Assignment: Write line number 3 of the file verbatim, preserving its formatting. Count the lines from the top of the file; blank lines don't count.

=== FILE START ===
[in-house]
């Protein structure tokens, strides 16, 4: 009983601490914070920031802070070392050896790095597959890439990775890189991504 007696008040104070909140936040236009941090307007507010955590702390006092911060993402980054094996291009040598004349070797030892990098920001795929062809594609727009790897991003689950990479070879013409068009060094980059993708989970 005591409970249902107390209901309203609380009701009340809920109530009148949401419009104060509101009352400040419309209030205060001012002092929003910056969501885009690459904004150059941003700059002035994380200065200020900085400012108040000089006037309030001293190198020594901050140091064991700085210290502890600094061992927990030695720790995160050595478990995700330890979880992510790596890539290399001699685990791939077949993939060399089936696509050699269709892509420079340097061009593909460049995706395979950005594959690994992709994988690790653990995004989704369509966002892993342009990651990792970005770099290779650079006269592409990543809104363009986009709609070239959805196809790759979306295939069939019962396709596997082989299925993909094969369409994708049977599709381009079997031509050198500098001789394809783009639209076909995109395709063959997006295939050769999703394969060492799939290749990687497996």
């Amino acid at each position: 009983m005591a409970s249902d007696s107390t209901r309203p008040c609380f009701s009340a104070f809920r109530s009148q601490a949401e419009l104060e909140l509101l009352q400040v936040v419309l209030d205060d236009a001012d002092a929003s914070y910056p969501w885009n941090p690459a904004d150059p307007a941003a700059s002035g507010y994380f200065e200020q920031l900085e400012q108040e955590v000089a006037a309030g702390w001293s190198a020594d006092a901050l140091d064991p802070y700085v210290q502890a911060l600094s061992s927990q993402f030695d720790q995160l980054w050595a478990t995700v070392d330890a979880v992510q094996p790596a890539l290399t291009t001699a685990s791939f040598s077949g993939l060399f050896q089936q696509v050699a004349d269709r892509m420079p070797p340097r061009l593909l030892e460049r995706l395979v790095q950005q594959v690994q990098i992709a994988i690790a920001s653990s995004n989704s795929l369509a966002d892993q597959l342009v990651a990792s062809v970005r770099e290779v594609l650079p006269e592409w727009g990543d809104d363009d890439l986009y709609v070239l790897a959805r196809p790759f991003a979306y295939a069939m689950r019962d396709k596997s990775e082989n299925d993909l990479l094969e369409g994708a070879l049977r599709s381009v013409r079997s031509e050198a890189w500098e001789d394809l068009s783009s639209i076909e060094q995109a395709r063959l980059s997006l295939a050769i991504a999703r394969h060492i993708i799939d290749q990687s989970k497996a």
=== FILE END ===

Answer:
């Amino acid at each position: 009983m005591a409970s249902d007696s107390t209901r309203p008040c609380f009701s009340a104070f809920r109530s009148q601490a949401e419009l104060e909140l509101l009352q400040v936040v419309l209030d205060d236009a001012d002092a929003s914070y910056p969501w885009n941090p690459a904004d150059p307007a941003a700059s002035g507010y994380f200065e200020q920031l900085e400012q108040e955590v000089a006037a309030g702390w001293s190198a020594d006092a901050l140091d064991p802070y700085v210290q502890a911060l600094s061992s927990q993402f030695d720790q995160l980054w050595a478990t995700v070392d330890a979880v992510q094996p790596a890539l290399t291009t001699a685990s791939f040598s077949g993939l060399f050896q089936q696509v050699a004349d269709r892509m420079p070797p340097r061009l593909l030892e460049r995706l395979v790095q950005q594959v690994q990098i992709a994988i690790a920001s653990s995004n989704s795929l369509a966002d892993q597959l342009v990651a990792s062809v970005r770099e290779v594609l650079p006269e592409w727009g990543d809104d363009d890439l986009y709609v070239l790897a959805r196809p790759f991003a979306y295939a069939m689950r019962d396709k596997s990775e082989n299925d993909l990479l094969e369409g994708a070879l049977r599709s381009v013409r079997s031509e050198a890189w500098e001789d394809l068009s783009s639209i076909e060094q995109a395709r063959l980059s997006l295939a050769i991504a999703r394969h060492i993708i799939d290749q990687s989970k497996a």